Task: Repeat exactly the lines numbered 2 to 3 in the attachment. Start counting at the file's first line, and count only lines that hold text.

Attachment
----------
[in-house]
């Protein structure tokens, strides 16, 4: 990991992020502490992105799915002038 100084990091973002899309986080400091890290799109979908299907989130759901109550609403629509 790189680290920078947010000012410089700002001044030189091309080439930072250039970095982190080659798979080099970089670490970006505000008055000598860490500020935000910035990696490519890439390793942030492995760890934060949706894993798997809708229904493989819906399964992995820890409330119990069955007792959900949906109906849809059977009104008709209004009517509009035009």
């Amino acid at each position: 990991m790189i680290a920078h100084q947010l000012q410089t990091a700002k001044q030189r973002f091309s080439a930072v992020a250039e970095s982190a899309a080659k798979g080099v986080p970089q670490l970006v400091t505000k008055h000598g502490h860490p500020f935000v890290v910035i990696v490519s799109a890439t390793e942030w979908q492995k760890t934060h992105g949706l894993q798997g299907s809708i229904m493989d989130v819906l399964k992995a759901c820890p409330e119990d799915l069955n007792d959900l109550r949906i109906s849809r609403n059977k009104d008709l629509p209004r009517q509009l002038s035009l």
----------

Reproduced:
């Protein structure tokens, strides 16, 4: 990991992020502490992105799915002038 100084990091973002899309986080400091890290799109979908299907989130759901109550609403629509 790189680290920078947010000012410089700002001044030189091309080439930072250039970095982190080659798979080099970089670490970006505000008055000598860490500020935000910035990696490519890439390793942030492995760890934060949706894993798997809708229904493989819906399964992995820890409330119990069955007792959900949906109906849809059977009104008709209004009517509009035009």
């Amino acid at each position: 990991m790189i680290a920078h100084q947010l000012q410089t990091a700002k001044q030189r973002f091309s080439a930072v992020a250039e970095s982190a899309a080659k798979g080099v986080p970089q670490l970006v400091t505000k008055h000598g502490h860490p500020f935000v890290v910035i990696v490519s799109a890439t390793e942030w979908q492995k760890t934060h992105g949706l894993q798997g299907s809708i229904m493989d989130v819906l399964k992995a759901c820890p409330e119990d799915l069955n007792d959900l109550r949906i109906s849809r609403n059977k009104d008709l629509p209004r009517q509009l002038s035009l």